On the other hand, when the Muslim invaders did pop into this land beyond the Indus, it was the idol worshipping that primarily got their goat, and again, because they were usually driven by religious (and that fairly secular motive of greed) jihad, anybody who had anything to do with idols was summarily labelled as foreign or other. Lets also not forget that from an politico-economic perspective (the imposition of zakat and the religious requirements for treating non-Muslims differently) required the identification of the original inhabitants as a religious unit.

So we end up with two external forces, the Muslim invaders from the 12th century onwards and the European Christian (traders and missionary) entry from the 14th/15th century onwards. Both of which were driven due to different reasons but both very interested in defining and labelling the bunch of people who they found living in the lands to the east of Indus. Check out Al-Biruni’s work on this or the Asiatic Society’s work from the European traders perspective or the various missionary tracts published by the Italians, Spanish and others priests (see the link at the bottom for the article where a good overview is given).

The right way to describe this corpus of knowledge is “Sanatan Dharma” rather than Hinduism because that is how the followers (if that word can be used) describe it and it has theological backing to it. It is classically simple in its meaning. Unlike Christianity which describes itself as a follower of Christ, and like Islam (which stands for peace or surrender to God), Sanatan Dharma simply means, “the way of life” or “the way of truth/righteousness” Be good and live a good life.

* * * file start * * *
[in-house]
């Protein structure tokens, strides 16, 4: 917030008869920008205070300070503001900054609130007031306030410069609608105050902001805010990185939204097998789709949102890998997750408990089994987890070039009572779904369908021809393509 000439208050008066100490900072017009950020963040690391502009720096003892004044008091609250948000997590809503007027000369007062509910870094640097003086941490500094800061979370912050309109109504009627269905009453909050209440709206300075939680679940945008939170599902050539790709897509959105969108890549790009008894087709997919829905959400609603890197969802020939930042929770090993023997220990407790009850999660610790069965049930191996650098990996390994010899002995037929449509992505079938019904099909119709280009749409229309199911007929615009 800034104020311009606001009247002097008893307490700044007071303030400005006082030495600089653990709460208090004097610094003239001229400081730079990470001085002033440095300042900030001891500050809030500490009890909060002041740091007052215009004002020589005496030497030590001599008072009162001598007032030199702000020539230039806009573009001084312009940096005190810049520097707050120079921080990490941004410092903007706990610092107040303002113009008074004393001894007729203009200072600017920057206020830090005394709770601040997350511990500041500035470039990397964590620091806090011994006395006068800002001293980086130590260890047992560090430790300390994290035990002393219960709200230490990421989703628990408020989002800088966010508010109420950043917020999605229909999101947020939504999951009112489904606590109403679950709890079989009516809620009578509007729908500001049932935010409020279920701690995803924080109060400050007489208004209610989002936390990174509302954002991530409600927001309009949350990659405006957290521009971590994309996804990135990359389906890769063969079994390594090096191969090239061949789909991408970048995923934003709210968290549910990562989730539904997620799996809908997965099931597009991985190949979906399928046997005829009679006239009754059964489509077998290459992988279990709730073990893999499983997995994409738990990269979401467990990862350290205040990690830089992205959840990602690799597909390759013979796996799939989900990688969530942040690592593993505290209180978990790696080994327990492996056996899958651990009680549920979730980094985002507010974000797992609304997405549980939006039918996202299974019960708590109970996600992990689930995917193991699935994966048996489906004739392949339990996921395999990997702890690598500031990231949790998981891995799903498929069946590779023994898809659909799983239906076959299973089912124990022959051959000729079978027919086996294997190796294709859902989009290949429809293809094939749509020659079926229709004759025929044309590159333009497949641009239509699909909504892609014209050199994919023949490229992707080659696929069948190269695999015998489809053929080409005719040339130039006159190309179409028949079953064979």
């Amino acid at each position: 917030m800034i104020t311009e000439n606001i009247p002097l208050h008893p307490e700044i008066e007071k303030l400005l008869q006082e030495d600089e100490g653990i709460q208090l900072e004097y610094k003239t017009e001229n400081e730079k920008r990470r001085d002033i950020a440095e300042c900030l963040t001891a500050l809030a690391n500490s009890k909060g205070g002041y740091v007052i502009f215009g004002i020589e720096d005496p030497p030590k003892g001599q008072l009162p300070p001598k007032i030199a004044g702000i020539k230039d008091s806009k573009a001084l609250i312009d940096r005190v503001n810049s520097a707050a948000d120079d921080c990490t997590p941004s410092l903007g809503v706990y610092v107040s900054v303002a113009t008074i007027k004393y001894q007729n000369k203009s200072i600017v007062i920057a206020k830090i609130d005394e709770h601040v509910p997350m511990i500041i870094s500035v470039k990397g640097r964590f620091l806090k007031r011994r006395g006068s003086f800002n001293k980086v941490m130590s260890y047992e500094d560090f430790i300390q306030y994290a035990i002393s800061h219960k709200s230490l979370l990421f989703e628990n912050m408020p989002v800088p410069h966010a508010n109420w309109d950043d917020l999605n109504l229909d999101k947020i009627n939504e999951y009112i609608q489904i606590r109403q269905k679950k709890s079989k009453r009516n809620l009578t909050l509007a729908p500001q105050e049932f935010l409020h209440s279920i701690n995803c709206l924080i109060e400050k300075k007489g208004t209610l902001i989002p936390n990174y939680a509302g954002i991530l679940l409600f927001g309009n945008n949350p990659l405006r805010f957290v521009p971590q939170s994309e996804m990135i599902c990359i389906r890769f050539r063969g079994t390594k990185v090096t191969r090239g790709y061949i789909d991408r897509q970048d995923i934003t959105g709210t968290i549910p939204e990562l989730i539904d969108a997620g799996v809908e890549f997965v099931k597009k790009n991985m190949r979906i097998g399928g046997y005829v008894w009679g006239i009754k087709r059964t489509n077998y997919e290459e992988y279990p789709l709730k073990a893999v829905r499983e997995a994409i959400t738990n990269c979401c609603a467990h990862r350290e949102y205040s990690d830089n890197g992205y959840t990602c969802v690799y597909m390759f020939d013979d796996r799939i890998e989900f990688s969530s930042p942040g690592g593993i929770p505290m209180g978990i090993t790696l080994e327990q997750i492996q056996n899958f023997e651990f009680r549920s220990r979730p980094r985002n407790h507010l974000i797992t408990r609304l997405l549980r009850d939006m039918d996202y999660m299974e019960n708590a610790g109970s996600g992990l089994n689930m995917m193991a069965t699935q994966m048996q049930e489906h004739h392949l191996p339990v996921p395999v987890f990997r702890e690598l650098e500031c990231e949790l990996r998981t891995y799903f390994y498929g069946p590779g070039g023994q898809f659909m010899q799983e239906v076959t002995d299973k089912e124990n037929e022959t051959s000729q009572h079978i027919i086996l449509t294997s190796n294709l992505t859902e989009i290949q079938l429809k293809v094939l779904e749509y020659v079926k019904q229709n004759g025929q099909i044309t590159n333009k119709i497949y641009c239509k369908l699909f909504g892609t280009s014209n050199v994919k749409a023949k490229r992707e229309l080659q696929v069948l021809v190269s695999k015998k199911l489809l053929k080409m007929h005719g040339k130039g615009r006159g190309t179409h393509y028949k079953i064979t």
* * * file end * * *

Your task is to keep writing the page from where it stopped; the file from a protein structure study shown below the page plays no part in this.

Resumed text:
And before you think I am taking off on these early Muslim and Christian documenters of my religion, let me also direct my ire at the Hindu leaders themselves. When these people try to claim a consistency and coherence in Hinduism (like claiming that Hinduism doesnt do meat, period), they are doing exactly what the Muslims and Christians did, try to convert Sanatan Dharma into a Christian or a Islamic representation of a religion with rules, regulations, good and bad and something that is totally foreign to Sanatan Dharma. Its pretty clear why they do this, they are doing it for political purposes and wanting to create a political force out of the religious identity of the Sanatani’s. These people are the danger to the religion, not the external forces. But I am confident in the Sanatan Dharma, it has overcome bigger challenges than these contemptible Hindu leaders

I read a fascinating article recently which gave a reasonably good overview of the historical evolution of how Hinduism evolved. It concludes with a great paragraph which I am quoting here:

“this Hinduism wasnt invented by anyone, European or Indian. Like Topsy, it just grow’ed”

1 comment:

iamyuva said...

wow..very well composed. thank you.